just life

A Visit to Glenda’s Kitchen

Canning, to me, seems like an old-fashioned skill that’s gone by the wayside for most Americans living in 2010. I’m sure more people do it than I realize, but when my friend Glenda mentioned that she was going to can peaches, I thought it would be fun to learn.

She met me outside and informed me that she had a lot to teach me. I donned a white apron and the domesticity began! Now, I don’t claim to remember all the steps, so this post is definitely NOT a tutorial on how to can peaches. Hopefully I’ll hit the highlights though.

Glenda’s family has been canning for generations, so it was fun to learn by using her grandmother’s canner. We used the water-bath method of canning. Before I arrived, Glenda had already put the jars in the water to be boiled clean.

The first step she had me do was to put the ripe peaches in a pot of hot water, not to cook them, but to loosen their skins. Next we put them in a bowl of cold water, and then proceeded to rub the peels off.

We pitted and cut the peaches into quarters and put them in a bowl of water that contained Fruit Fresh, a powder that helps preserve the peachy color.

The syrup that goes into the jar with the peaches is simply sugar and water. I think it’s 2 parts water for every 1 part sugar, but I can’t remember for sure. The water and sugar went on the stove to heat until the sugar had dissolved.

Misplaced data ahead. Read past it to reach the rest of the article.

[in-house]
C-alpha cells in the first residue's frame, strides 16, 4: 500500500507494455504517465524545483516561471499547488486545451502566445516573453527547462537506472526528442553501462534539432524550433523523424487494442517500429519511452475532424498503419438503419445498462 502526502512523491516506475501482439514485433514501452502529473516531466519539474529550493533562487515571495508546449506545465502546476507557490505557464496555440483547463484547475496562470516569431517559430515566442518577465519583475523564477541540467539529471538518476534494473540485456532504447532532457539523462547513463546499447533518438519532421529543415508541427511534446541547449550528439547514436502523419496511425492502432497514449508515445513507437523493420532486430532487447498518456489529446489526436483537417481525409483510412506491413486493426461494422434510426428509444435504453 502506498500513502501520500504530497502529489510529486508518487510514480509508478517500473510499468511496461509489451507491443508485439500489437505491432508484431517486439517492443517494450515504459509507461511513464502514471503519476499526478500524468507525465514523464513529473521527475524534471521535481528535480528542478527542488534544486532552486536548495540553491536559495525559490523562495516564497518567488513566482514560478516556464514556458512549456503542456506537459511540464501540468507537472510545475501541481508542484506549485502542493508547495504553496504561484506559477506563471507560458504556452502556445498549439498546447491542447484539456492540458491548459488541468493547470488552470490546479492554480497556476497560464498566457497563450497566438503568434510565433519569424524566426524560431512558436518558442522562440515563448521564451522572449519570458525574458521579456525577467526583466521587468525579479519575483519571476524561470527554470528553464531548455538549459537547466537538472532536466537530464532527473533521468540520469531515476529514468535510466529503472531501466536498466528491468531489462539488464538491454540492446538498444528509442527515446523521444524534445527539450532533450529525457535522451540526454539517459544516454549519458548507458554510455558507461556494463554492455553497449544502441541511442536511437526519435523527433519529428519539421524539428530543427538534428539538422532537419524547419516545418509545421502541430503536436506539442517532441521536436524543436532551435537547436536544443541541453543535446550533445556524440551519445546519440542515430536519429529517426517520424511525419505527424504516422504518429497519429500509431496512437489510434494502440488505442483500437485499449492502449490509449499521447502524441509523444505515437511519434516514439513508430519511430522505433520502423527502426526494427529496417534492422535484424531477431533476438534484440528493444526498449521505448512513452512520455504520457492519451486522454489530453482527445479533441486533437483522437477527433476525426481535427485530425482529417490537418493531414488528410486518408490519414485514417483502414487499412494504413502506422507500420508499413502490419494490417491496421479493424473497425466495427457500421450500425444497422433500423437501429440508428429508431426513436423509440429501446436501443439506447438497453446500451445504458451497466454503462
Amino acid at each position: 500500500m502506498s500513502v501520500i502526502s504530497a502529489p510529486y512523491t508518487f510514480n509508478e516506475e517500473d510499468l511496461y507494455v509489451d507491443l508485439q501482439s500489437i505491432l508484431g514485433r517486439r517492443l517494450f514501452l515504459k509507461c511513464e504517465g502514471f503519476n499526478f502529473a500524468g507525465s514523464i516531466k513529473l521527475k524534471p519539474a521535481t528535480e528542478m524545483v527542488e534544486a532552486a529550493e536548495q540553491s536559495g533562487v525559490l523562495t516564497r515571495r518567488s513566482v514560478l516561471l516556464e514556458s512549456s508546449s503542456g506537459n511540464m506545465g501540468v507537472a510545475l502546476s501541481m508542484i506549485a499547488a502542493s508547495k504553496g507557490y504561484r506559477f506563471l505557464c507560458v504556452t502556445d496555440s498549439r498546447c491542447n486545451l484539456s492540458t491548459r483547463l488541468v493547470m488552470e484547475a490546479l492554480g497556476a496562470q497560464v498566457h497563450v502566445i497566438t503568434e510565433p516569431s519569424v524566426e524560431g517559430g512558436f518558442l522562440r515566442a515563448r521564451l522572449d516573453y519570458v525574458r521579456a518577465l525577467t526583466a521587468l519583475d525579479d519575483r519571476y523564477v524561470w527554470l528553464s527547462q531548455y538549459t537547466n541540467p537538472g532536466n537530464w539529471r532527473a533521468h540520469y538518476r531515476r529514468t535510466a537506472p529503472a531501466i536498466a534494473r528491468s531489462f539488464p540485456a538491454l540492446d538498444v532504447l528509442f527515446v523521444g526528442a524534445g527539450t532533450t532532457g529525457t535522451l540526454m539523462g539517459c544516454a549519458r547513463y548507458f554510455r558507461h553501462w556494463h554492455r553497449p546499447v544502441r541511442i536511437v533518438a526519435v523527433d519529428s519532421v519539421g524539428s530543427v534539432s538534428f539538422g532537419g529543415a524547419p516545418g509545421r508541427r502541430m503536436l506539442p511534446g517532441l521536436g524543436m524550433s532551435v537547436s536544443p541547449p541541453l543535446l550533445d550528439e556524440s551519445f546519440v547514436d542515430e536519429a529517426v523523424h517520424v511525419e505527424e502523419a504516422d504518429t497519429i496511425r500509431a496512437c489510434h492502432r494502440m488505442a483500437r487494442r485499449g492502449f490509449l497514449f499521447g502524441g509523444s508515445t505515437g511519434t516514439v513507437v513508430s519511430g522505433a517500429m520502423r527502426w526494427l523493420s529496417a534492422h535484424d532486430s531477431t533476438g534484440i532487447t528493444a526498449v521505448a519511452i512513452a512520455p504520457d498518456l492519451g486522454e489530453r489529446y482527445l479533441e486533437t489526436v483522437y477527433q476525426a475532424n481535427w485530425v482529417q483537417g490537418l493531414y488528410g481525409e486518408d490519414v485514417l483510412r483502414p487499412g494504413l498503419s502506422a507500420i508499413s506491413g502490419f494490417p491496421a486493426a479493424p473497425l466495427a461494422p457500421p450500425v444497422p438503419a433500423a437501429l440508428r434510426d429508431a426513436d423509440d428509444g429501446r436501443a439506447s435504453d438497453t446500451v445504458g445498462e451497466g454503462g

Next came the fun part of filling the jars with peaches. Glenda told me that to can competition peaches for a county fair, the peaches are cut in half and laid cut side down in the jars just so. I had no idea the positioning of the peaches in the jars was important! We weren’t canning competition peaches though, so I just stuffed those little peaches in there however they would fit. (The wide-mouth funnel we used was a new kitchen tool to me too.)

Once our jar was filled with peaches, we filled it with the sugar syrup. After putting in a couple ladle’s full, we used a butter knife to stick down against the side of the jar to make sure all the air had escaped.

Then we topped it off, wiped off the rim of the jar, and screwed on the sterilized lid. Glenda taught me that you can reuse canning rings, but never reuse canning lids.

The jars were then placed in the canner and submerged in the water for the canning magic to begin. We boiled the jars for 25 minutes.

Glenda pulled out the steaming hot cans, and we put them on the counter to seal as they cooled.

Then I got to take home some of the finished product!

I loved the homey feeling of working in the kitchen, learning a time-honored skill that has been passed down from generation to generation.

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